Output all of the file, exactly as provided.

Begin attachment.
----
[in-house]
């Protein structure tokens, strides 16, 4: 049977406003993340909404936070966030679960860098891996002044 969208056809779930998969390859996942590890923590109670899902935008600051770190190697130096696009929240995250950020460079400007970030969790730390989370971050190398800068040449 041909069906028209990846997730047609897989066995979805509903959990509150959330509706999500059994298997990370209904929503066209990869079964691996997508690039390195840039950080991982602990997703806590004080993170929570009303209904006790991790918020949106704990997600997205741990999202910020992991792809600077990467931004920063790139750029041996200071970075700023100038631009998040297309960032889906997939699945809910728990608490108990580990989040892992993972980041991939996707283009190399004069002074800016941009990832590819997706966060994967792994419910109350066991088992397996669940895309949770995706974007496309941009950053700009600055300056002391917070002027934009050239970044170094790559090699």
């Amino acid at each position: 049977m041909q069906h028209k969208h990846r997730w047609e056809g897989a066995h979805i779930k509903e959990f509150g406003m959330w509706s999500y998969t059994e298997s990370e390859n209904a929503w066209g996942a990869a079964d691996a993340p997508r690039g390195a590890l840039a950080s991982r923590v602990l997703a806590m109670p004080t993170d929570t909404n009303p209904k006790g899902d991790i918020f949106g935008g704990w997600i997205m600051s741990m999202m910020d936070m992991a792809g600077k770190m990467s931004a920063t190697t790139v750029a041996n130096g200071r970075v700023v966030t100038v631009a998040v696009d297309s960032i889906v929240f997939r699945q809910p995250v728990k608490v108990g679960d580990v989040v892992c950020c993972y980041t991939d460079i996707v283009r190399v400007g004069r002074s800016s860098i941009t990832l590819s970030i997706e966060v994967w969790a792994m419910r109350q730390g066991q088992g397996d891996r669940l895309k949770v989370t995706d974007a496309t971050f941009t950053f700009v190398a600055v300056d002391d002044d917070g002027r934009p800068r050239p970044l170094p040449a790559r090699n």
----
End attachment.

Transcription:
[in-house]
């Protein structure tokens, strides 16, 4: 049977406003993340909404936070966030679960860098891996002044 969208056809779930998969390859996942590890923590109670899902935008600051770190190697130096696009929240995250950020460079400007970030969790730390989370971050190398800068040449 041909069906028209990846997730047609897989066995979805509903959990509150959330509706999500059994298997990370209904929503066209990869079964691996997508690039390195840039950080991982602990997703806590004080993170929570009303209904006790991790918020949106704990997600997205741990999202910020992991792809600077990467931004920063790139750029041996200071970075700023100038631009998040297309960032889906997939699945809910728990608490108990580990989040892992993972980041991939996707283009190399004069002074800016941009990832590819997706966060994967792994419910109350066991088992397996669940895309949770995706974007496309941009950053700009600055300056002391917070002027934009050239970044170094790559090699």
């Amino acid at each position: 049977m041909q069906h028209k969208h990846r997730w047609e056809g897989a066995h979805i779930k509903e959990f509150g406003m959330w509706s999500y998969t059994e298997s990370e390859n209904a929503w066209g996942a990869a079964d691996a993340p997508r690039g390195a590890l840039a950080s991982r923590v602990l997703a806590m109670p004080t993170d929570t909404n009303p209904k006790g899902d991790i918020f949106g935008g704990w997600i997205m600051s741990m999202m910020d936070m992991a792809g600077k770190m990467s931004a920063t190697t790139v750029a041996n130096g200071r970075v700023v966030t100038v631009a998040v696009d297309s960032i889906v929240f997939r699945q809910p995250v728990k608490v108990g679960d580990v989040v892992c950020c993972y980041t991939d460079i996707v283009r190399v400007g004069r002074s800016s860098i941009t990832l590819s970030i997706e966060v994967w969790a792994m419910r109350q730390g066991q088992g397996d891996r669940l895309k949770v989370t995706d974007a496309t971050f941009t950053f700009v190398a600055v300056d002391d002044d917070g002027r934009p800068r050239p970044l170094p040449a790559r090699n």